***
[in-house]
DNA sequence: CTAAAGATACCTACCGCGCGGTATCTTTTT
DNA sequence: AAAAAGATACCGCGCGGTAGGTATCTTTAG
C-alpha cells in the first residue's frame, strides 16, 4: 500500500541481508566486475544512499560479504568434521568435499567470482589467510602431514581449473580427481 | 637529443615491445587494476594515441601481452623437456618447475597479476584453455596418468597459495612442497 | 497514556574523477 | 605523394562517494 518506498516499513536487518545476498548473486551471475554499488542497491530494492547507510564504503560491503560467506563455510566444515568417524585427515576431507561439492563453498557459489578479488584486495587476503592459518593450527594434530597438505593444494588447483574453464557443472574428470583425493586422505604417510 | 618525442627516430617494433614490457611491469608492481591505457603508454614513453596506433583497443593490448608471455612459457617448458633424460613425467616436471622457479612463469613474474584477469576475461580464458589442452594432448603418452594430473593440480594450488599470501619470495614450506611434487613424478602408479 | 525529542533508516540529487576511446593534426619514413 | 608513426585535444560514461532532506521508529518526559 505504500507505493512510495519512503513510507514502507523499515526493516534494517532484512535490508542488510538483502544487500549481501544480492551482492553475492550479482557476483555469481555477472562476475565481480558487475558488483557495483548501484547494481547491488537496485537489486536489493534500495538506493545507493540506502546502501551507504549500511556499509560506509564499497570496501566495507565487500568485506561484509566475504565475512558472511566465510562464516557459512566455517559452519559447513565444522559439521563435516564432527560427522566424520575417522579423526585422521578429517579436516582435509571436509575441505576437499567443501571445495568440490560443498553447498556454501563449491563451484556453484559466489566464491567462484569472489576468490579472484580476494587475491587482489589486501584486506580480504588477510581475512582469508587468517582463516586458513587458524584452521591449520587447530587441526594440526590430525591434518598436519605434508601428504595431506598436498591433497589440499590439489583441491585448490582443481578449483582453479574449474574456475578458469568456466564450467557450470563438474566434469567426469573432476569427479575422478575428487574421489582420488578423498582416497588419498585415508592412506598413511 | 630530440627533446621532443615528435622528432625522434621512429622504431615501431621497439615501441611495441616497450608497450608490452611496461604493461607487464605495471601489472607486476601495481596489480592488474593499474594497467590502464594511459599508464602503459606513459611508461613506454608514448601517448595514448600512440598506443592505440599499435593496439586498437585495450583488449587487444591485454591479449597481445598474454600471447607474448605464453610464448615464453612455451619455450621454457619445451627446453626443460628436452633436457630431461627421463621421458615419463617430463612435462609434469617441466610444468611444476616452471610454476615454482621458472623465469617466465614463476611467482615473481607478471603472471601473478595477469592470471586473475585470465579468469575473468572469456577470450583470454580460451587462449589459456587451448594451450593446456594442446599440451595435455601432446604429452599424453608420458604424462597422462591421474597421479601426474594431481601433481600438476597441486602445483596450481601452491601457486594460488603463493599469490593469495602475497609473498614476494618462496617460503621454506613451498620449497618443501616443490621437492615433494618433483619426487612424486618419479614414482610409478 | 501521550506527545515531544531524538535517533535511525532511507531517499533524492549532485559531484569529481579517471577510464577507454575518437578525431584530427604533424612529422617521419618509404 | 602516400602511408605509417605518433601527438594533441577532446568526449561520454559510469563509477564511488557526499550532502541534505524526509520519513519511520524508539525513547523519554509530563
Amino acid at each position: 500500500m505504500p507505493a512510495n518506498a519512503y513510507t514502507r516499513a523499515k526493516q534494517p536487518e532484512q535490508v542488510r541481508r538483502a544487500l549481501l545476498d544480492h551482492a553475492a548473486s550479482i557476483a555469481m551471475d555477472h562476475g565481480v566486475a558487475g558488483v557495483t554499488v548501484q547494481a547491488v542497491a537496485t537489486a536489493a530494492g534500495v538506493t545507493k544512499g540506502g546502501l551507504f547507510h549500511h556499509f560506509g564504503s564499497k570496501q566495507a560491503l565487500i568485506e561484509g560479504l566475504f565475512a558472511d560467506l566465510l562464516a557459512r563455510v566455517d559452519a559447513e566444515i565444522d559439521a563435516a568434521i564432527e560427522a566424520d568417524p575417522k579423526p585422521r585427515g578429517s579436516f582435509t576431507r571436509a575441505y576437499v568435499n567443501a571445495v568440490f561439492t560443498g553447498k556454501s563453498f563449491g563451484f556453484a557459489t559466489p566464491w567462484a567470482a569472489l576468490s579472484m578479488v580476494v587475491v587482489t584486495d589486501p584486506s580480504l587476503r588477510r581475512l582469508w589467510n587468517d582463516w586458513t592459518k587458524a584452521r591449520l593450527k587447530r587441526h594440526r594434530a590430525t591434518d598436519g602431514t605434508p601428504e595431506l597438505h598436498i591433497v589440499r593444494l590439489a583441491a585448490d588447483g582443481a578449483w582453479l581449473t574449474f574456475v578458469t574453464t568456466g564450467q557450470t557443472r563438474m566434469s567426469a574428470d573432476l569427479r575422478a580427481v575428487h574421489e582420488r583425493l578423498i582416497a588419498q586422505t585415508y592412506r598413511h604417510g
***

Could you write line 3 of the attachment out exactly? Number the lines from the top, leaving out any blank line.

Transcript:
DNA sequence: AAAAAGATACCGCGCGGTAGGTATCTTTAG